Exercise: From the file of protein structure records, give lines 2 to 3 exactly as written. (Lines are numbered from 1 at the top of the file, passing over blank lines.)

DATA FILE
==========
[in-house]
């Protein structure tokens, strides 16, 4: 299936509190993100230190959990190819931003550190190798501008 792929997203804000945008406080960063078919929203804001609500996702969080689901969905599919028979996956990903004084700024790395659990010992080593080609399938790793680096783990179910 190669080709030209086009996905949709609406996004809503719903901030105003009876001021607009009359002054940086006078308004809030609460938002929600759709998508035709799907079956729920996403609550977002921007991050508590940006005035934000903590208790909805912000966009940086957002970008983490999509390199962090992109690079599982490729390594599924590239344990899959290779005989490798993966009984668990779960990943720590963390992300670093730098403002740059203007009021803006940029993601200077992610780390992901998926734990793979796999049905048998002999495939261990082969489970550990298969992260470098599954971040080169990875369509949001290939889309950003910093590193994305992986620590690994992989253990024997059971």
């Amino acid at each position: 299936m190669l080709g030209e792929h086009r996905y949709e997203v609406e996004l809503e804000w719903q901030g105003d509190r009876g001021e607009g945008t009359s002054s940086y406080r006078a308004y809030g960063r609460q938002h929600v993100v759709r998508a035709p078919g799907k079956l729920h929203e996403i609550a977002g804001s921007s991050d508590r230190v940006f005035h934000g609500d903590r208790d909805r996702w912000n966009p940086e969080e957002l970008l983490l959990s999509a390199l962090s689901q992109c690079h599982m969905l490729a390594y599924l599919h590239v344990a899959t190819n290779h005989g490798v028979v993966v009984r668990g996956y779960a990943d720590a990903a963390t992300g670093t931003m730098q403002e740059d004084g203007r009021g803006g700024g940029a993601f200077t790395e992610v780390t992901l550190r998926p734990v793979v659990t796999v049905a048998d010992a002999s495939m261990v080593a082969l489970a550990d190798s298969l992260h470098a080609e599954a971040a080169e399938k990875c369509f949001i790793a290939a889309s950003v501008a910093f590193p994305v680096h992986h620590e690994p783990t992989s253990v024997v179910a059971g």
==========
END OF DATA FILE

């Protein structure tokens, strides 16, 4: 299936509190993100230190959990190819931003550190190798501008 792929997203804000945008406080960063078919929203804001609500996702969080689901969905599919028979996956990903004084700024790395659990010992080593080609399938790793680096783990179910 190669080709030209086009996905949709609406996004809503719903901030105003009876001021607009009359002054940086006078308004809030609460938002929600759709998508035709799907079956729920996403609550977002921007991050508590940006005035934000903590208790909805912000966009940086957002970008983490999509390199962090992109690079599982490729390594599924590239344990899959290779005989490798993966009984668990779960990943720590963390992300670093730098403002740059203007009021803006940029993601200077992610780390992901998926734990793979796999049905048998002999495939261990082969489970550990298969992260470098599954971040080169990875369509949001290939889309950003910093590193994305992986620590690994992989253990024997059971």
């Amino acid at each position: 299936m190669l080709g030209e792929h086009r996905y949709e997203v609406e996004l809503e804000w719903q901030g105003d509190r009876g001021e607009g945008t009359s002054s940086y406080r006078a308004y809030g960063r609460q938002h929600v993100v759709r998508a035709p078919g799907k079956l729920h929203e996403i609550a977002g804001s921007s991050d508590r230190v940006f005035h934000g609500d903590r208790d909805r996702w912000n966009p940086e969080e957002l970008l983490l959990s999509a390199l962090s689901q992109c690079h599982m969905l490729a390594y599924l599919h590239v344990a899959t190819n290779h005989g490798v028979v993966v009984r668990g996956y779960a990943d720590a990903a963390t992300g670093t931003m730098q403002e740059d004084g203007r009021g803006g700024g940029a993601f200077t790395e992610v780390t992901l550190r998926p734990v793979v659990t796999v049905a048998d010992a002999s495939m261990v080593a082969l489970a550990d190798s298969l992260h470098a080609e599954a971040a080169e399938k990875c369509f949001i790793a290939a889309s950003v501008a910093f590193p994305v680096h992986h620590e690994p783990t992989s253990v024997v179910a059971g």